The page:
Longitudinal fMRI task reveals neural plasticity in default mode network with disrupted executive-default coupling and selective attention after traumatic brain injury

Shun Chin Jim Wu, Lisanne M. Jenkins, Alexandra C. Apple, Julie Petersen, Furen Xiao, Lei Wang, Fan pei Gloria Yang*

*Corresponding author for this work

Research output: Contribution to journalArticlepeer-review

1 Scopus citations

Abstract

Executive dysfunctions are common in individuals with Traumatic Brain Injury (TBI). However, change in functional neural coupling of default and executive networks in the post-acute phase (≥ 1 month after injury) patients over time has yet to be understood. During a 5-week observation period, we examined changes in the goal-oriented executive function networks in 20 TBI participants, using a face/scene matching 1-back fMRI task (Chen et al. 2011). We conducted multivariate pattern analysis to assess working memory and visual selective attention, followed by a repeat-measures ANOVA to examine longitudinal changes, with a cluster FDR at p =.001. Results showed that task accuracy significantly improved after follow-up. Significantly increased activity patterns over time were observed in the right dorsolateral prefrontal cortex and right insula. Decreased activity patterns were seen in the left posterior cingulate cortex (PCC), bilateral precuneus, right inferior occipital gyrus and right temporo-occipital junction. Improvement in task accuracy correlated with decreased activity patterns in the PCC (r = −0.478, p = 0.031) and temporo-occipital junction (r = −0.592, p = 0.006), which were interpreted as neural plastic changes. However, we did not observe the default mode network (DMN)-executive network decoupling during task performance that is found in other studies. These results suggest that fMRI of attentional task performance could serve as a potential biomarker for neural plasticity of selective attention in TBI patients in the post-acute phase.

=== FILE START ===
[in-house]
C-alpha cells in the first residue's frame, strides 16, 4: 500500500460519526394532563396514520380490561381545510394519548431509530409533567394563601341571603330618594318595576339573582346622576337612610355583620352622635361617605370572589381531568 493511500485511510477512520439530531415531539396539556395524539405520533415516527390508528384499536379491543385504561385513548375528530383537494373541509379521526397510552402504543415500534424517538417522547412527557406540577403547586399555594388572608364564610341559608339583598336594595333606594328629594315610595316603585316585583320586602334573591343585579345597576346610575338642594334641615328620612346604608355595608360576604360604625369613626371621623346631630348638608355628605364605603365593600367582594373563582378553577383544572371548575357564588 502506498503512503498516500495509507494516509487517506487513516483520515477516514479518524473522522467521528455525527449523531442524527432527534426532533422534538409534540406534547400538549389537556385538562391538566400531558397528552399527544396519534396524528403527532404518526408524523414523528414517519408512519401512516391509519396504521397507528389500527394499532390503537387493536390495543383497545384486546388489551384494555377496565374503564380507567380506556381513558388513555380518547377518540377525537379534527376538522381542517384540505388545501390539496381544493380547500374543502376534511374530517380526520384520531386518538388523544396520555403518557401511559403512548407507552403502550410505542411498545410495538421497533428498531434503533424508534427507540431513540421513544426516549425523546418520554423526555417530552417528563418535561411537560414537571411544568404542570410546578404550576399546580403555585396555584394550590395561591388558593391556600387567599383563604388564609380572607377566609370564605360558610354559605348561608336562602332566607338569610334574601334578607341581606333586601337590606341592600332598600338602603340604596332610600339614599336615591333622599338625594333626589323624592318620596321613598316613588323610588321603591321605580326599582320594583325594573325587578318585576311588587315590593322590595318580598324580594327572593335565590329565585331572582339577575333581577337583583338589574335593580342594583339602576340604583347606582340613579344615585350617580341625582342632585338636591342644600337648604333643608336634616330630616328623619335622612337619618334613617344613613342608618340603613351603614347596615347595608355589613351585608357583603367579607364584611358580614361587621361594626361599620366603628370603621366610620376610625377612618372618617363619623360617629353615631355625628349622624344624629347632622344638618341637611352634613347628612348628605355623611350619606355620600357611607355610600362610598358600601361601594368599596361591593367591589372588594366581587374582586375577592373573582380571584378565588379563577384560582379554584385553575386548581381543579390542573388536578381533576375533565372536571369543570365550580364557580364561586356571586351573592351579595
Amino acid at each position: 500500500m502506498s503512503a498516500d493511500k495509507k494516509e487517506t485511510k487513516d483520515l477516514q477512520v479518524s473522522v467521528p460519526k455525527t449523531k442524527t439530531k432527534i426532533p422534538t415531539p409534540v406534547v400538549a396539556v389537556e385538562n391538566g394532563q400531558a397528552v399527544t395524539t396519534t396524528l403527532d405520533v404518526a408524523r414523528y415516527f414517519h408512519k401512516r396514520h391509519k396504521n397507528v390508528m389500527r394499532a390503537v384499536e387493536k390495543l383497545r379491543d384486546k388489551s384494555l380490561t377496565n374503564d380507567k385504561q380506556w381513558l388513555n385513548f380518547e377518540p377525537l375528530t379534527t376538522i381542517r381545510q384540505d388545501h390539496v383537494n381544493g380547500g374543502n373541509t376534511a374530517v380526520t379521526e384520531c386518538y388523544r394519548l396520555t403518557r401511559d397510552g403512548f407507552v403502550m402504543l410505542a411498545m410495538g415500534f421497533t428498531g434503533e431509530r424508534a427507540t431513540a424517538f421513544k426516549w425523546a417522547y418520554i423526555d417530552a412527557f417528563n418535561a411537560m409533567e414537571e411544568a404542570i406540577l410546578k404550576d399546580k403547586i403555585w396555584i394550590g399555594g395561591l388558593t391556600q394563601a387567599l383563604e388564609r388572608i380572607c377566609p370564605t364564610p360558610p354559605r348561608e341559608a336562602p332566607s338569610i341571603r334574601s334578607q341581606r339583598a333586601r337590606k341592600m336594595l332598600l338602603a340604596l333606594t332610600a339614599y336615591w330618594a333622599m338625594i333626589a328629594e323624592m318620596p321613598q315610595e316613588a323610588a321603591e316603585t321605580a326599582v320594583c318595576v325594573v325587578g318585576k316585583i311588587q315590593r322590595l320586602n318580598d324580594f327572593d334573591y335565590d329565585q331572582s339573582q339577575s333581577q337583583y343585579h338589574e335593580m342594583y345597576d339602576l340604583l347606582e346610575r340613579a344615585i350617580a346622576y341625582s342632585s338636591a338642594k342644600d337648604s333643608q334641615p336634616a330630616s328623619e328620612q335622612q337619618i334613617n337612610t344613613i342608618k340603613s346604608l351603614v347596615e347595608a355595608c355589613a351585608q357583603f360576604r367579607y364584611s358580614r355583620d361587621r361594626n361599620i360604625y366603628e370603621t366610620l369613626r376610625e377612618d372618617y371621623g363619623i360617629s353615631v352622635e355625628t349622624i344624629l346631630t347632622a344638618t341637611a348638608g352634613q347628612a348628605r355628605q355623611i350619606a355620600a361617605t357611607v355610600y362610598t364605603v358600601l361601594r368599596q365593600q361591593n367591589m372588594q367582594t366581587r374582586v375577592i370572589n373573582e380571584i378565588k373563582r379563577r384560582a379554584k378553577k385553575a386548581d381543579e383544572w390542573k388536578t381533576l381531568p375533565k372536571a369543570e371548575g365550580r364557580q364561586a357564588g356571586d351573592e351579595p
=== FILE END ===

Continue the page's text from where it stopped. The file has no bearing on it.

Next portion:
Original languageEnglish (US)
Pages (from-to)1638-1650
Number of pages13
JournalBrain Imaging and Behavior
Volume14
Issue number5
DOIs
StatePublished - Oct 1 2020

Keywords

  • Executive function
  • Machine learning
  • Multivariate
  • Plasticity
  • Working memory

ASJC Scopus subject areas

  • Radiology Nuclear Medicine and imaging
  • Neurology
  • Cognitive Neuroscience
  • Clinical Neurology
  • Cellular and Molecular Neuroscience
  • Psychiatry and Mental health
  • Behavioral Neuroscience

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